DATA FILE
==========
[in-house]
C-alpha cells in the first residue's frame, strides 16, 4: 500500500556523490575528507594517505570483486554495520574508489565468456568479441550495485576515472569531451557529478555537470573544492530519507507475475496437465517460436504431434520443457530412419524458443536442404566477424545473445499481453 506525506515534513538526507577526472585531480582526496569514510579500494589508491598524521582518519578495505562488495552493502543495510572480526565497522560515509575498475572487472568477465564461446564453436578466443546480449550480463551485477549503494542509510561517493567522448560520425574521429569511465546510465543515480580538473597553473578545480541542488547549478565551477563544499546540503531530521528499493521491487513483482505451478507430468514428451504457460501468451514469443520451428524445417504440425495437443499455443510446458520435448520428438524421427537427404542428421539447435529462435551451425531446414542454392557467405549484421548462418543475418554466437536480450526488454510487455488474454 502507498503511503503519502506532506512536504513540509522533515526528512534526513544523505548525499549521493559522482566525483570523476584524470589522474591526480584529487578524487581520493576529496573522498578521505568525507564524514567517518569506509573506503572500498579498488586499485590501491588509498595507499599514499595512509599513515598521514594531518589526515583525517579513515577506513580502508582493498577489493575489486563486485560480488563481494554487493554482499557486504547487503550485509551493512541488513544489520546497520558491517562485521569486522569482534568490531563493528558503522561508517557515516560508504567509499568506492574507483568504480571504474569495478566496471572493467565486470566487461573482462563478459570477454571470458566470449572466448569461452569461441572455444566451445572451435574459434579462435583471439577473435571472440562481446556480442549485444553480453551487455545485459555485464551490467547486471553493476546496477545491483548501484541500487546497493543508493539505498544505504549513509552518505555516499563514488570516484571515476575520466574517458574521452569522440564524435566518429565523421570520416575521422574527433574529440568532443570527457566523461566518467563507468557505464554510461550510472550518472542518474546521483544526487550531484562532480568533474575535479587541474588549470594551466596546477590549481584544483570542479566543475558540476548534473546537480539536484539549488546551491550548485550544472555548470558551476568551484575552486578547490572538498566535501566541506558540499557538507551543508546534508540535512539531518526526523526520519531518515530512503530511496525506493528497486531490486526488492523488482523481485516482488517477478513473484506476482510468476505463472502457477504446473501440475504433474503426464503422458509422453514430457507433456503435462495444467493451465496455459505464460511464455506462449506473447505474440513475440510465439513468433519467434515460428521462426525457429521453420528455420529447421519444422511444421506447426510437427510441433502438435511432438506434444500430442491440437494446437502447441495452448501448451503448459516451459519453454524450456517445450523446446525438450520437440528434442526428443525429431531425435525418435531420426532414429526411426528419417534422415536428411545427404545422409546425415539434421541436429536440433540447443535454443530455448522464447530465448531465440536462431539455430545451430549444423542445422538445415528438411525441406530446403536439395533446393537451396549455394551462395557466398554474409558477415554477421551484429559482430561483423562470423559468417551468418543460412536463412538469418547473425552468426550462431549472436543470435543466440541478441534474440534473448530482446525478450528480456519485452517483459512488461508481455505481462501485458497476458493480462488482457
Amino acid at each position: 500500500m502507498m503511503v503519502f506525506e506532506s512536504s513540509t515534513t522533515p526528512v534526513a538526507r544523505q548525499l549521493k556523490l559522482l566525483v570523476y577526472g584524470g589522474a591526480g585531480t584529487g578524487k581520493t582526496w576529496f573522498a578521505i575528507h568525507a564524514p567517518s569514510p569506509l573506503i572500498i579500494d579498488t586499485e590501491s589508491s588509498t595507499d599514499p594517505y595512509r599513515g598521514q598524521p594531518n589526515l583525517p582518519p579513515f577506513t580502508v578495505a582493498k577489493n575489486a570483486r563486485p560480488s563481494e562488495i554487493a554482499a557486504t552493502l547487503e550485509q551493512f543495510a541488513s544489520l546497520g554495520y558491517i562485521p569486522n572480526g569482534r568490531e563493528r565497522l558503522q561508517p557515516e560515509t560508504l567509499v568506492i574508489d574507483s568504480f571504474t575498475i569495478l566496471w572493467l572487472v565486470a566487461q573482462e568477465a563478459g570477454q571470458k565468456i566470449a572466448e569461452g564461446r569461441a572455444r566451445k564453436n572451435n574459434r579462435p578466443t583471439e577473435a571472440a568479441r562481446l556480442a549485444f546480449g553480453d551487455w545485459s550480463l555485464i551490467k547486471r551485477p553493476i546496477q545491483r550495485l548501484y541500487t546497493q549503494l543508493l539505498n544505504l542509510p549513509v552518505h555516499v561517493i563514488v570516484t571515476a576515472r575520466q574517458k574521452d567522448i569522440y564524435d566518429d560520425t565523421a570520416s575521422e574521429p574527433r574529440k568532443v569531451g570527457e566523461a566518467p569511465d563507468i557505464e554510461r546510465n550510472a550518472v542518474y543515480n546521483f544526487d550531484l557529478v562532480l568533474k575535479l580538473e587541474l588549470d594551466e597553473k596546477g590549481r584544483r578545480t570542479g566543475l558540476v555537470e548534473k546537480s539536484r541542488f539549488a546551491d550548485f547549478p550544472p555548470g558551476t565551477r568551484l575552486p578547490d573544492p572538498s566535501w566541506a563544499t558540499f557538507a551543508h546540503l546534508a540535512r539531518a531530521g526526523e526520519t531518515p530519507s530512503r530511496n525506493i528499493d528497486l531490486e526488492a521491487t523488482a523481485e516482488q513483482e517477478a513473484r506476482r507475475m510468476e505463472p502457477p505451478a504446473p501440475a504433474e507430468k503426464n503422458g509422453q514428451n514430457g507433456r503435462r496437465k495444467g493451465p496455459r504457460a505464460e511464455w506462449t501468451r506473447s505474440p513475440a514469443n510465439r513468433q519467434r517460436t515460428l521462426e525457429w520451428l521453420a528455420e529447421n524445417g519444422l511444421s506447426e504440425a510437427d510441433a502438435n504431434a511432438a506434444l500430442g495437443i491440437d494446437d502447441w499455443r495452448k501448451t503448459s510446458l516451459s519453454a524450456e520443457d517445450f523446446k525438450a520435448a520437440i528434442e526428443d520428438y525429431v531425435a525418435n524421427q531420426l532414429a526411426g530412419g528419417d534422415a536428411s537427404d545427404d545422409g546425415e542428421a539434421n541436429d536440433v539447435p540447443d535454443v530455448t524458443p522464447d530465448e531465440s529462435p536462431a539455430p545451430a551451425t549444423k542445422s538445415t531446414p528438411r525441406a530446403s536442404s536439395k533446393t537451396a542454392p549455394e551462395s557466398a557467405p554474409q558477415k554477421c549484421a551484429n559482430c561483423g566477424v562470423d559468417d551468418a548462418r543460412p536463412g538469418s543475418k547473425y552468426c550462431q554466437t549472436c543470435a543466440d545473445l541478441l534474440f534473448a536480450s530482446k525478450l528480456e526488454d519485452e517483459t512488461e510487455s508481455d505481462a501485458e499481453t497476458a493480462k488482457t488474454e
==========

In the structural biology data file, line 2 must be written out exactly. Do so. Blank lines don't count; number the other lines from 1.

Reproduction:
C-alpha cells in the first residue's frame, strides 16, 4: 500500500556523490575528507594517505570483486554495520574508489565468456568479441550495485576515472569531451557529478555537470573544492530519507507475475496437465517460436504431434520443457530412419524458443536442404566477424545473445499481453 506525506515534513538526507577526472585531480582526496569514510579500494589508491598524521582518519578495505562488495552493502543495510572480526565497522560515509575498475572487472568477465564461446564453436578466443546480449550480463551485477549503494542509510561517493567522448560520425574521429569511465546510465543515480580538473597553473578545480541542488547549478565551477563544499546540503531530521528499493521491487513483482505451478507430468514428451504457460501468451514469443520451428524445417504440425495437443499455443510446458520435448520428438524421427537427404542428421539447435529462435551451425531446414542454392557467405549484421548462418543475418554466437536480450526488454510487455488474454 502507498503511503503519502506532506512536504513540509522533515526528512534526513544523505548525499549521493559522482566525483570523476584524470589522474591526480584529487578524487581520493576529496573522498578521505568525507564524514567517518569506509573506503572500498579498488586499485590501491588509498595507499599514499595512509599513515598521514594531518589526515583525517579513515577506513580502508582493498577489493575489486563486485560480488563481494554487493554482499557486504547487503550485509551493512541488513544489520546497520558491517562485521569486522569482534568490531563493528558503522561508517557515516560508504567509499568506492574507483568504480571504474569495478566496471572493467565486470566487461573482462563478459570477454571470458566470449572466448569461452569461441572455444566451445572451435574459434579462435583471439577473435571472440562481446556480442549485444553480453551487455545485459555485464551490467547486471553493476546496477545491483548501484541500487546497493543508493539505498544505504549513509552518505555516499563514488570516484571515476575520466574517458574521452569522440564524435566518429565523421570520416575521422574527433574529440568532443570527457566523461566518467563507468557505464554510461550510472550518472542518474546521483544526487550531484562532480568533474575535479587541474588549470594551466596546477590549481584544483570542479566543475558540476548534473546537480539536484539549488546551491550548485550544472555548470558551476568551484575552486578547490572538498566535501566541506558540499557538507551543508546534508540535512539531518526526523526520519531518515530512503530511496525506493528497486531490486526488492523488482523481485516482488517477478513473484506476482510468476505463472502457477504446473501440475504433474503426464503422458509422453514430457507433456503435462495444467493451465496455459505464460511464455506462449506473447505474440513475440510465439513468433519467434515460428521462426525457429521453420528455420529447421519444422511444421506447426510437427510441433502438435511432438506434444500430442491440437494446437502447441495452448501448451503448459516451459519453454524450456517445450523446446525438450520437440528434442526428443525429431531425435525418435531420426532414429526411426528419417534422415536428411545427404545422409546425415539434421541436429536440433540447443535454443530455448522464447530465448531465440536462431539455430545451430549444423542445422538445415528438411525441406530446403536439395533446393537451396549455394551462395557466398554474409558477415554477421551484429559482430561483423562470423559468417551468418543460412536463412538469418547473425552468426550462431549472436543470435543466440541478441534474440534473448530482446525478450528480456519485452517483459512488461508481455505481462501485458497476458493480462488482457